As union membership has fallen over the last few decades, the share of income going to the top 10 percent has steadily increased. Union membership fell to 11.1 percent in 2014, where it remained in 2015 (not shown in the figure). The share of income going to the top 10 percent, meanwhile, hit 47.2 percent in 2014—only slightly lower than 47.8 percent in 2012, the highest it has been since 1917 (the earliest year data are available). When union membership was at its peak (33.4 percent in 1945) the share of income going to the top 10 percent was only 32.6 percent.…For "unions" substitute "labor bargaining power." In the view of neoclassical economics, trade unions that increase labor bargaining power are against the free market because they permit rent extraction to occur that would not occur if labor contracts were negotiated individually between "economic units," firms and individual workers being the units.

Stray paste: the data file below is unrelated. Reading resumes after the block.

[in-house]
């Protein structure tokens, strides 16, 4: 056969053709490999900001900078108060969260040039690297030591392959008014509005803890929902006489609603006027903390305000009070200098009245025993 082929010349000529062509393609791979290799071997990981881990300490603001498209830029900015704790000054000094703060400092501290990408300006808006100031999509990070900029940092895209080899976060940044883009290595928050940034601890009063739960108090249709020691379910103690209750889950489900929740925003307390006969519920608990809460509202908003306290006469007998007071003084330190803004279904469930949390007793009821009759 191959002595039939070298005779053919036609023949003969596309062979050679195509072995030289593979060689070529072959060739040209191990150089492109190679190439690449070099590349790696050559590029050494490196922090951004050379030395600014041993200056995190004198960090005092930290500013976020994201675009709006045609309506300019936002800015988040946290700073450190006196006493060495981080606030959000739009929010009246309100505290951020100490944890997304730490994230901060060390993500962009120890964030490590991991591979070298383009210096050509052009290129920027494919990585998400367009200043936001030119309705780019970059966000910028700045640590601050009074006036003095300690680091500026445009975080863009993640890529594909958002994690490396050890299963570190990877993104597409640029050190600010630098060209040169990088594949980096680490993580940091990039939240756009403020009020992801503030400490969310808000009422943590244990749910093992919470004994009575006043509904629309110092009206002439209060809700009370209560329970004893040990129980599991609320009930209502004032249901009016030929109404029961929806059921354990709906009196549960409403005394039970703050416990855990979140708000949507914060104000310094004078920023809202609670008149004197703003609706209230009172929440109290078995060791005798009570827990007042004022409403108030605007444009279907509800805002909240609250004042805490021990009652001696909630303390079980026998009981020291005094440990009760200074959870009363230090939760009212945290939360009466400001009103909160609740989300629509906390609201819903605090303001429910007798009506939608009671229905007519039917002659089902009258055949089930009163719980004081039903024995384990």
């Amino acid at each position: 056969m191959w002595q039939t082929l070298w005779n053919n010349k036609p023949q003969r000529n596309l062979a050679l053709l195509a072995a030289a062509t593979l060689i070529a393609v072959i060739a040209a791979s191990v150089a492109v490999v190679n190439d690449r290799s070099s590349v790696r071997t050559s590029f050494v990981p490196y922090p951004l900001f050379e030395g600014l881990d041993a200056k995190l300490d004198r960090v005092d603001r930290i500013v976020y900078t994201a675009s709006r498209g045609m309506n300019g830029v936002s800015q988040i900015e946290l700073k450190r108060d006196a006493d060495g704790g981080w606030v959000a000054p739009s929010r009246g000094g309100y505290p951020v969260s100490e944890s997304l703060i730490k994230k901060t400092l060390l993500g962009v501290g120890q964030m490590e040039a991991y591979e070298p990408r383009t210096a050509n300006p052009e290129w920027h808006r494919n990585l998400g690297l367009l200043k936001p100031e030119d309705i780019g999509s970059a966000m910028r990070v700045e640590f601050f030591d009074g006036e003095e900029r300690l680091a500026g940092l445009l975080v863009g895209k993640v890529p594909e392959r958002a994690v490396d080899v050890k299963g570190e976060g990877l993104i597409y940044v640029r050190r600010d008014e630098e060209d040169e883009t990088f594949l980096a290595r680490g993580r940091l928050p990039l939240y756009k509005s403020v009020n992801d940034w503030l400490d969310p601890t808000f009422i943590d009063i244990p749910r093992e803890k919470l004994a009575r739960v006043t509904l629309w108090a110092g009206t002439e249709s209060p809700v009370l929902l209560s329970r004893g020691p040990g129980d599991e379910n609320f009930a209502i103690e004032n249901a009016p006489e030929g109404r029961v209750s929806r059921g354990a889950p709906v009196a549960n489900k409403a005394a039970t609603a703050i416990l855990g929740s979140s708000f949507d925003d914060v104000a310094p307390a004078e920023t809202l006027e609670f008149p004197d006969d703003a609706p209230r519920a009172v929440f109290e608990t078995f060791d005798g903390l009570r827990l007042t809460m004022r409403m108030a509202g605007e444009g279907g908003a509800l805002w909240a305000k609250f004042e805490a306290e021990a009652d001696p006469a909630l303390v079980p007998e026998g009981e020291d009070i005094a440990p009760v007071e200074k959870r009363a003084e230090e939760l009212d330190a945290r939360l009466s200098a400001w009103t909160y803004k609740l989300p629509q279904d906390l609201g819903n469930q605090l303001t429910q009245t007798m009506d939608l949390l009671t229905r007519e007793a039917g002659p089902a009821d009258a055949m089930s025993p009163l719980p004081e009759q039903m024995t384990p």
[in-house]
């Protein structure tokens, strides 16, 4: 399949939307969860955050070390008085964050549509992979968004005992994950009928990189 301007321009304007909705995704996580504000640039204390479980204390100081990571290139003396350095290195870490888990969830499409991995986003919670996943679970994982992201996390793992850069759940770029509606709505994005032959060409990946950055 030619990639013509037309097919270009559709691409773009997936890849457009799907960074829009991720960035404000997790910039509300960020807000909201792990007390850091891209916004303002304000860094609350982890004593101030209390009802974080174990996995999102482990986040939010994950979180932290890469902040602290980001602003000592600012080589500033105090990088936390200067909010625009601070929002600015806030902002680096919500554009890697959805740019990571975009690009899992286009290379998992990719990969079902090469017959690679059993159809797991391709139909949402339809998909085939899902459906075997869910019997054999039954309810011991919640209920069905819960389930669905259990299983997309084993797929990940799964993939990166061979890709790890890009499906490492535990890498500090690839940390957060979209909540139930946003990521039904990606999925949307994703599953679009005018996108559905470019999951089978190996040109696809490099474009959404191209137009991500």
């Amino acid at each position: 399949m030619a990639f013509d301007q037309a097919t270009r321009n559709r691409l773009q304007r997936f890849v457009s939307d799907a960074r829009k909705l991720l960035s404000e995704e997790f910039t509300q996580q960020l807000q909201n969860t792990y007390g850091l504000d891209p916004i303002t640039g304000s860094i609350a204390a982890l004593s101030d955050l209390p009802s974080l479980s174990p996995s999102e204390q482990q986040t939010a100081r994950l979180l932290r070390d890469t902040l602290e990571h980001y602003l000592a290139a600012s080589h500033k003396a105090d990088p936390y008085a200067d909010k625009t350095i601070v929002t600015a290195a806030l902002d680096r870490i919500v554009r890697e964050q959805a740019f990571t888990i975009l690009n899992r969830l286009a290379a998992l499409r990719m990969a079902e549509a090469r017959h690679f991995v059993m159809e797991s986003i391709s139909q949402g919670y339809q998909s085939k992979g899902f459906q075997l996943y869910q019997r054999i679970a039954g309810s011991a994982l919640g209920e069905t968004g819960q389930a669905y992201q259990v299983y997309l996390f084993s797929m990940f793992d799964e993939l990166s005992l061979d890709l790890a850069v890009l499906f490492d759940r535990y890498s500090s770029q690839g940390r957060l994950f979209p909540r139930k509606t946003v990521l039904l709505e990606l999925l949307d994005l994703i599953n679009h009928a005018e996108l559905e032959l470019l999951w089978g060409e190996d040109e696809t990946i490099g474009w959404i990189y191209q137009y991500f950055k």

Economic Policy Institute
As union membership has fallen, the top 10 percent have been getting a larger share of income
Jessica Schemer and Lawrence Mishel